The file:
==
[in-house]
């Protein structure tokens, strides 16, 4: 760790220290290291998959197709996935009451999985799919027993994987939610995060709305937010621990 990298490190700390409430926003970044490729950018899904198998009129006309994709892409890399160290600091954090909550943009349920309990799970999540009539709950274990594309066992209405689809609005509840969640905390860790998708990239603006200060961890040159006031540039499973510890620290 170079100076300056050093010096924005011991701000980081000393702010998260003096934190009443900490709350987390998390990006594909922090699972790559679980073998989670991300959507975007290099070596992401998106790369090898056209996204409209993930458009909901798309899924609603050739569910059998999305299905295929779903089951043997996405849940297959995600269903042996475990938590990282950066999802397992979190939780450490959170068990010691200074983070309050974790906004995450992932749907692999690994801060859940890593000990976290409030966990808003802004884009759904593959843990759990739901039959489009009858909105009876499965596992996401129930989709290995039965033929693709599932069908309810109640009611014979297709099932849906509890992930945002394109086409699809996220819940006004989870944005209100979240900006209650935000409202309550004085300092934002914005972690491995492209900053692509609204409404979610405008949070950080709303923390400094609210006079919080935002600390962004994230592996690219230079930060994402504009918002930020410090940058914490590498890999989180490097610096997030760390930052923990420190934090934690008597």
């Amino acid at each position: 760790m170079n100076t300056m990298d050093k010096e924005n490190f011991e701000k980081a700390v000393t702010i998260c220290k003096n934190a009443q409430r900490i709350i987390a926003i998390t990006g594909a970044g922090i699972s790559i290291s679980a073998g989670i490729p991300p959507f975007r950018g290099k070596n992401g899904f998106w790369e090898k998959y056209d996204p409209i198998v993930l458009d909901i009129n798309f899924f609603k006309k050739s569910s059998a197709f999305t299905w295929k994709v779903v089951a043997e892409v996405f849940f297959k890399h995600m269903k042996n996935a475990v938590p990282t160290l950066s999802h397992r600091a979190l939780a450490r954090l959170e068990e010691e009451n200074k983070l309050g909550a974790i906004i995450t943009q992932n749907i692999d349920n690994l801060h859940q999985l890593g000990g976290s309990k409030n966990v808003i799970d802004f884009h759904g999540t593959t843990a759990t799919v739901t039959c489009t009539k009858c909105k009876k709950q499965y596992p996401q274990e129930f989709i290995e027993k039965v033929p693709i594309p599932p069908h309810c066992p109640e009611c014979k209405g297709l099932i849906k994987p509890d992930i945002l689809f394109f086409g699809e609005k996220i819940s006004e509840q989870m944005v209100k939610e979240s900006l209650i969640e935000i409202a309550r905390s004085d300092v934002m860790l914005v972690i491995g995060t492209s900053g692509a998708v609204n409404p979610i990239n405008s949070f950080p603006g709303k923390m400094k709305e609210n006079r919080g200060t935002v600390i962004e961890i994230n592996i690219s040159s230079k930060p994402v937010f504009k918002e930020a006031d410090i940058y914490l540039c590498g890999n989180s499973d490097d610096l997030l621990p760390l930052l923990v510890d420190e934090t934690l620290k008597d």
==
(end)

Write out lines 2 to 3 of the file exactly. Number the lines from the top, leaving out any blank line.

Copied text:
């Protein structure tokens, strides 16, 4: 760790220290290291998959197709996935009451999985799919027993994987939610995060709305937010621990 990298490190700390409430926003970044490729950018899904198998009129006309994709892409890399160290600091954090909550943009349920309990799970999540009539709950274990594309066992209405689809609005509840969640905390860790998708990239603006200060961890040159006031540039499973510890620290 170079100076300056050093010096924005011991701000980081000393702010998260003096934190009443900490709350987390998390990006594909922090699972790559679980073998989670991300959507975007290099070596992401998106790369090898056209996204409209993930458009909901798309899924609603050739569910059998999305299905295929779903089951043997996405849940297959995600269903042996475990938590990282950066999802397992979190939780450490959170068990010691200074983070309050974790906004995450992932749907692999690994801060859940890593000990976290409030966990808003802004884009759904593959843990759990739901039959489009009858909105009876499965596992996401129930989709290995039965033929693709599932069908309810109640009611014979297709099932849906509890992930945002394109086409699809996220819940006004989870944005209100979240900006209650935000409202309550004085300092934002914005972690491995492209900053692509609204409404979610405008949070950080709303923390400094609210006079919080935002600390962004994230592996690219230079930060994402504009918002930020410090940058914490590498890999989180490097610096997030760390930052923990420190934090934690008597």
């Amino acid at each position: 760790m170079n100076t300056m990298d050093k010096e924005n490190f011991e701000k980081a700390v000393t702010i998260c220290k003096n934190a009443q409430r900490i709350i987390a926003i998390t990006g594909a970044g922090i699972s790559i290291s679980a073998g989670i490729p991300p959507f975007r950018g290099k070596n992401g899904f998106w790369e090898k998959y056209d996204p409209i198998v993930l458009d909901i009129n798309f899924f609603k006309k050739s569910s059998a197709f999305t299905w295929k994709v779903v089951a043997e892409v996405f849940f297959k890399h995600m269903k042996n996935a475990v938590p990282t160290l950066s999802h397992r600091a979190l939780a450490r954090l959170e068990e010691e009451n200074k983070l309050g909550a974790i906004i995450t943009q992932n749907i692999d349920n690994l801060h859940q999985l890593g000990g976290s309990k409030n966990v808003i799970d802004f884009h759904g999540t593959t843990a759990t799919v739901t039959c489009t009539k009858c909105k009876k709950q499965y596992p996401q274990e129930f989709i290995e027993k039965v033929p693709i594309p599932p069908h309810c066992p109640e009611c014979k209405g297709l099932i849906k994987p509890d992930i945002l689809f394109f086409g699809e609005k996220i819940s006004e509840q989870m944005v209100k939610e979240s900006l209650i969640e935000i409202a309550r905390s004085d300092v934002m860790l914005v972690i491995g995060t492209s900053g692509a998708v609204n409404p979610i990239n405008s949070f950080p603006g709303k923390m400094k709305e609210n006079r919080g200060t935002v600390i962004e961890i994230n592996i690219s040159s230079k930060p994402v937010f504009k918002e930020a006031d410090i940058y914490l540039c590498g890999n989180s499973d490097d610096l997030l621990p760390l930052l923990v510890d420190e934090t934690l620290k008597d």